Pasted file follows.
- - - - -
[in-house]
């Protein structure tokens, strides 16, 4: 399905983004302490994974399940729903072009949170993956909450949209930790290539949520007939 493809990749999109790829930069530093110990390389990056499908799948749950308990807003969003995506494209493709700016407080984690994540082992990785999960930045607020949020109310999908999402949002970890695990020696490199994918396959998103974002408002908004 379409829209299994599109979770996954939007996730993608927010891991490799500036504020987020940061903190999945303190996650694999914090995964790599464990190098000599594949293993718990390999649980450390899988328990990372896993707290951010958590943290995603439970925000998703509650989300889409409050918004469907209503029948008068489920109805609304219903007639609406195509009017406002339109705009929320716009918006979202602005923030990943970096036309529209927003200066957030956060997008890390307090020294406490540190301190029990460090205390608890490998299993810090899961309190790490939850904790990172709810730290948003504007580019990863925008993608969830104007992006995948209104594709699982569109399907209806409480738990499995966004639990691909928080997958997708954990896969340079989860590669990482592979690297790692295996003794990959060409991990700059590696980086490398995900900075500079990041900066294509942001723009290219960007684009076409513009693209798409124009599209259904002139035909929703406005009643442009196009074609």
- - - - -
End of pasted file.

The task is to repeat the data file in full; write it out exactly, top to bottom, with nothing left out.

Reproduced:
[in-house]
């Protein structure tokens, strides 16, 4: 399905983004302490994974399940729903072009949170993956909450949209930790290539949520007939 493809990749999109790829930069530093110990390389990056499908799948749950308990807003969003995506494209493709700016407080984690994540082992990785999960930045607020949020109310999908999402949002970890695990020696490199994918396959998103974002408002908004 379409829209299994599109979770996954939007996730993608927010891991490799500036504020987020940061903190999945303190996650694999914090995964790599464990190098000599594949293993718990390999649980450390899988328990990372896993707290951010958590943290995603439970925000998703509650989300889409409050918004469907209503029948008068489920109805609304219903007639609406195509009017406002339109705009929320716009918006979202602005923030990943970096036309529209927003200066957030956060997008890390307090020294406490540190301190029990460090205390608890490998299993810090899961309190790490939850904790990172709810730290948003504007580019990863925008993608969830104007992006995948209104594709699982569109399907209806409480738990499995966004639990691909928080997958997708954990896969340079989860590669990482592979690297790692295996003794990959060409991990700059590696980086490398995900900075500079990041900066294509942001723009290219960007684009076409513009693209798409124009599209259904002139035909929703406005009643442009196009074609």